Can you make my claim a priority? 

No. In similar type cases, there are many investors, each wanting special treatment. Legally, the Receiver must treat all investors exactly the same. Unfortunately, medical conditions and other hardships cannot be treated differently. 

Why does it take so long for the Receiver to do his job?

The Receiver must first search for and obtain possession of all assets and money. This may be easier in the case of homes and other real estate. However, it is extremely time consuming in the case of hidden money and/or assets. Next, the Receiver has to liquidate assets and obtain the highest price possible. To do this, the Receiver must actively "shop" the property over a long enough period of time in order to get the highest possible price. Moreover, the Receiver must investigate and bring lawsuits against persons that may have assisted the principals in the fraud or have illegally received money from the principals. The Receiver must also pursue to the fullest legal extent possible all those investors who profited from their investment. Finally, the Receiver must be sure that all investor claims are accurate before money is released, otherwise he will have no way to get it back. This entails a detailed claims process. The larger the number of potential Claimants, the longer this process takes.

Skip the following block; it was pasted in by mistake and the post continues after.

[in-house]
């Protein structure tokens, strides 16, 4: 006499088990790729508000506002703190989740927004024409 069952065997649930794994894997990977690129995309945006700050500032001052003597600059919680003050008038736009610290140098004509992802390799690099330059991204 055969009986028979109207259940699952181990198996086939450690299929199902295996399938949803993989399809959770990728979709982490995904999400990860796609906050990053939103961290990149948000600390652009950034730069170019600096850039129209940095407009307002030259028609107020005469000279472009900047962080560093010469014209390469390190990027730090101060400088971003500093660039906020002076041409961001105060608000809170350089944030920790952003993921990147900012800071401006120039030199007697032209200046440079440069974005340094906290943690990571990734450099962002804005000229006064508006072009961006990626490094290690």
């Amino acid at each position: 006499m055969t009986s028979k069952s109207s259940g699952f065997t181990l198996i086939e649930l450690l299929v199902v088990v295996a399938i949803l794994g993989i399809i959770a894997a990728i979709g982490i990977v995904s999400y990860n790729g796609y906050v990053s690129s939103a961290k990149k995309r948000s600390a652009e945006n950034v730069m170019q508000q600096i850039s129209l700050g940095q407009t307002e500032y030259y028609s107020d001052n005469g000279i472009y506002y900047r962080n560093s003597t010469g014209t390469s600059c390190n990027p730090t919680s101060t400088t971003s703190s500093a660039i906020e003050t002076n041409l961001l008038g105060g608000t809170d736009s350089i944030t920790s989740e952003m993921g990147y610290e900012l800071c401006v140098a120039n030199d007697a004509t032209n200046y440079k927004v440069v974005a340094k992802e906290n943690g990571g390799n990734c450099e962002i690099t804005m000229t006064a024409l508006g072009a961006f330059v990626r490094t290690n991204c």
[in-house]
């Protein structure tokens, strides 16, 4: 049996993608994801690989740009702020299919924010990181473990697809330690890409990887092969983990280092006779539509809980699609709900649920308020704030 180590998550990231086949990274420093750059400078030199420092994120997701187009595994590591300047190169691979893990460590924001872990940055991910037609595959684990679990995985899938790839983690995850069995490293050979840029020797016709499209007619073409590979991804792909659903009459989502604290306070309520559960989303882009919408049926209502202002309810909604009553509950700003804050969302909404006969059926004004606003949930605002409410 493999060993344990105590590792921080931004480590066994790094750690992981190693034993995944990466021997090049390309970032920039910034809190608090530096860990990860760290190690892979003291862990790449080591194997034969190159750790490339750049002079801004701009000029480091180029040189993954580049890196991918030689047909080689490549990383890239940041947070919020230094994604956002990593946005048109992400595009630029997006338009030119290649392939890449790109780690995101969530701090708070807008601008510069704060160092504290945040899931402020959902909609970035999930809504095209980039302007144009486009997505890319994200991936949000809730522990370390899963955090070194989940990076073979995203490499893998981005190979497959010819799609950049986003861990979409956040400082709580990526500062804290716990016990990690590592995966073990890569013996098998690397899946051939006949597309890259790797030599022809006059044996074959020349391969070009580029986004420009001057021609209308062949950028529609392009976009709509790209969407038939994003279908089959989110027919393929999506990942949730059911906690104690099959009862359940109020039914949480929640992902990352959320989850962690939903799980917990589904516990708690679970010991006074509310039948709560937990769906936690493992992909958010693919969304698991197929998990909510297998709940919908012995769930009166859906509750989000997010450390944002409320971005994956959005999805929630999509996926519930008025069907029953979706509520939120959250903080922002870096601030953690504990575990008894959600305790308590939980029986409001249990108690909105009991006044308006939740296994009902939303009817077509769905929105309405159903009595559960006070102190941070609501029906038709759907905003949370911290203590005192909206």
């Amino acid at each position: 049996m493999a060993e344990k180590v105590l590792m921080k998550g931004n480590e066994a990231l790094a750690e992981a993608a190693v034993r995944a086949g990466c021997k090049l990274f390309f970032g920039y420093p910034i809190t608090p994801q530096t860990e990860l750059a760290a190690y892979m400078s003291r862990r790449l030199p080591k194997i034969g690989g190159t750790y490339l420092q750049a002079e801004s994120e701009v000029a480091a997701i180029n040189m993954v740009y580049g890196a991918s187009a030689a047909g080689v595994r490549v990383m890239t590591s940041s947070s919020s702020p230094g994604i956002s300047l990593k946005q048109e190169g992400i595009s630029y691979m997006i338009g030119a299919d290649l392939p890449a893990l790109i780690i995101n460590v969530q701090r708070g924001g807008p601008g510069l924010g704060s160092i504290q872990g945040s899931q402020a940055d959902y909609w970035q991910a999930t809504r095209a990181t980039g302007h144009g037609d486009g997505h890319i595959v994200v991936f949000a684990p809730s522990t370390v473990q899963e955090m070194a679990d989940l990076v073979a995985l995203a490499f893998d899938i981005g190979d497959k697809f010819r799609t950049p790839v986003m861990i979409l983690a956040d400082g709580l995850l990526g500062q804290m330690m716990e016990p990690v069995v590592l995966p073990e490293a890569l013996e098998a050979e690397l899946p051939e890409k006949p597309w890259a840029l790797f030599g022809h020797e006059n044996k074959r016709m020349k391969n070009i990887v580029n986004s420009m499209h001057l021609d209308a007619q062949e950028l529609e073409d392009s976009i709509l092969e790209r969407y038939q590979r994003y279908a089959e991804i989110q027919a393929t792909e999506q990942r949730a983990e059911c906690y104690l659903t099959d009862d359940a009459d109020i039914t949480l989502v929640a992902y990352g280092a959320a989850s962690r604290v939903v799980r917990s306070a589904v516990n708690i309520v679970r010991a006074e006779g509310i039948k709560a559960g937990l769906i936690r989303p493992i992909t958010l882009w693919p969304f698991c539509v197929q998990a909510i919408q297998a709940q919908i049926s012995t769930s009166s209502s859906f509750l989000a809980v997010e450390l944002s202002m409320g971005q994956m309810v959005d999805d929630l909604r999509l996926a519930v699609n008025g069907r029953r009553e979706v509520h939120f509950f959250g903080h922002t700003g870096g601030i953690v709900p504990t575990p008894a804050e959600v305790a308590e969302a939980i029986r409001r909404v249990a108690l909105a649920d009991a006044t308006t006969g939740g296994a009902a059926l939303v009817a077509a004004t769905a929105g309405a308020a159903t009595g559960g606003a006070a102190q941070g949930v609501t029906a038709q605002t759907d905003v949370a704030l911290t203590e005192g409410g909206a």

When can I expect my money to be returned to me? 

Generally, our ability to return funds will begin after the Court approves a distribution from the Receiver. This will not occur until the Receiver believes with certainty that he has provided a sufficient opportunity for all potential Claimants to make a claim and that he has liquidated, converted, and recovered all known assets. It is possible that funds may be returned over a period of time, once the above events have occurred, resulting in more than one distribution. 


How much money will I get back? 

At this time, it is premature for the Receiver to know what the investor can expect to receive. 


How do the Receiver and his team get paid? 

The Receiver, his lawyers, and staff are paid an hourly fee as approved by the Court. The funds used come from the assets collected. 


Should I contact the Receiver's office directly?

The Receiver's team is happy to answer any questions you may have to the best of our ability. Please contact us immediately if you have any information concerning additional assets. 

Receiver, Wilson-AB&C                                  864-271-8200 (phone)

Beattie B. Ashmore                                       864-451-7591 (fax)

PO Box 9019                                      

Greenville, SC 29604